Now, almost fantastically, given the election results, senior Lib Dem figures have lined up to declare that they need to make more of a mark on the coalition government and its policies - put a bit more yellow back into a government that is too blue. To this end, Clegg has stated that there will be a “louder Lib Dem voice” in the administration - more “muscular” and “visible” - and claimed that the party is a “moderating influence” on the Tories, helping to “protect” the country from a “return to the unfairness of Thatcherism”.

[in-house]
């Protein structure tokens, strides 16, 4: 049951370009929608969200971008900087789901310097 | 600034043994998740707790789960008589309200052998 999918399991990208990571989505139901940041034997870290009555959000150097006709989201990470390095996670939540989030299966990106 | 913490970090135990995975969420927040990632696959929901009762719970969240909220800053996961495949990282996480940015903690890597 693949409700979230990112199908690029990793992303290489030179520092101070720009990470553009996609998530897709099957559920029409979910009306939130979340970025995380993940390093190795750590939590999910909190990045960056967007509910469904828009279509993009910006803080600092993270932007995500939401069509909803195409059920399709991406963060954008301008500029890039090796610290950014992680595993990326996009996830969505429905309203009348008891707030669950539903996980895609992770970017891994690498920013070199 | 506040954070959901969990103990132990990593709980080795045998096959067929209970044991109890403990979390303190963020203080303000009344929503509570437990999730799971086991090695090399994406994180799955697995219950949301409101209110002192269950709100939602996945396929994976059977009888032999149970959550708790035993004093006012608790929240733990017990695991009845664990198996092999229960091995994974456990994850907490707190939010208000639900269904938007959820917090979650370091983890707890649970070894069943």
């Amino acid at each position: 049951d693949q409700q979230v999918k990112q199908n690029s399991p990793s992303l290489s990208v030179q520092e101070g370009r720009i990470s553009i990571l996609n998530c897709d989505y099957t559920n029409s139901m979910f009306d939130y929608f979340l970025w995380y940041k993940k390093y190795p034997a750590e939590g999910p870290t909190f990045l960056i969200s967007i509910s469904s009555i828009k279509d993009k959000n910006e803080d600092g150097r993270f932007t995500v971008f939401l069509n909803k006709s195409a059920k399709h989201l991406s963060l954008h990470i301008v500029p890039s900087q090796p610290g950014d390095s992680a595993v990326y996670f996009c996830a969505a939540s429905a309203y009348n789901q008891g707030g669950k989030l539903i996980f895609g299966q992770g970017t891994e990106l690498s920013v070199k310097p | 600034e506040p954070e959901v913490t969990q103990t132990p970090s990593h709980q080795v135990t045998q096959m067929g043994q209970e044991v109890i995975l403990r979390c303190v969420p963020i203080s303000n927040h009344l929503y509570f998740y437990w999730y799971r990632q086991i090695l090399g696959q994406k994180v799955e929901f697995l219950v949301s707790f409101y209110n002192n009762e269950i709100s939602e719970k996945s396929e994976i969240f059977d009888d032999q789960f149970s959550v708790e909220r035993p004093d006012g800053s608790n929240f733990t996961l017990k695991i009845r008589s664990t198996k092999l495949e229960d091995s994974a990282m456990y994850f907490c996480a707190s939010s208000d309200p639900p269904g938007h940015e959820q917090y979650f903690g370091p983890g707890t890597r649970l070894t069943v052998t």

Naturally, for Clegg this means “defending” the NHS, and he expected “significant changes” to the planned ‘reorganisation’ of the NHS, as laid out in the white paper - which amongst other things would give GPs control of much of the NHS budget - and if necessary would “block” legislation he was unhappy with. Talking tough, Clegg told the BBC that getting the NHS white paper right was “now my number one priority” and he would insist on guarantees from the Tories that there would not be “back-door privatisation” in the health service. He, Nick Clegg, was no Tory - “never, never, never” - and “will be carried out in my coffin as a card-carrying Liberal Democrat”.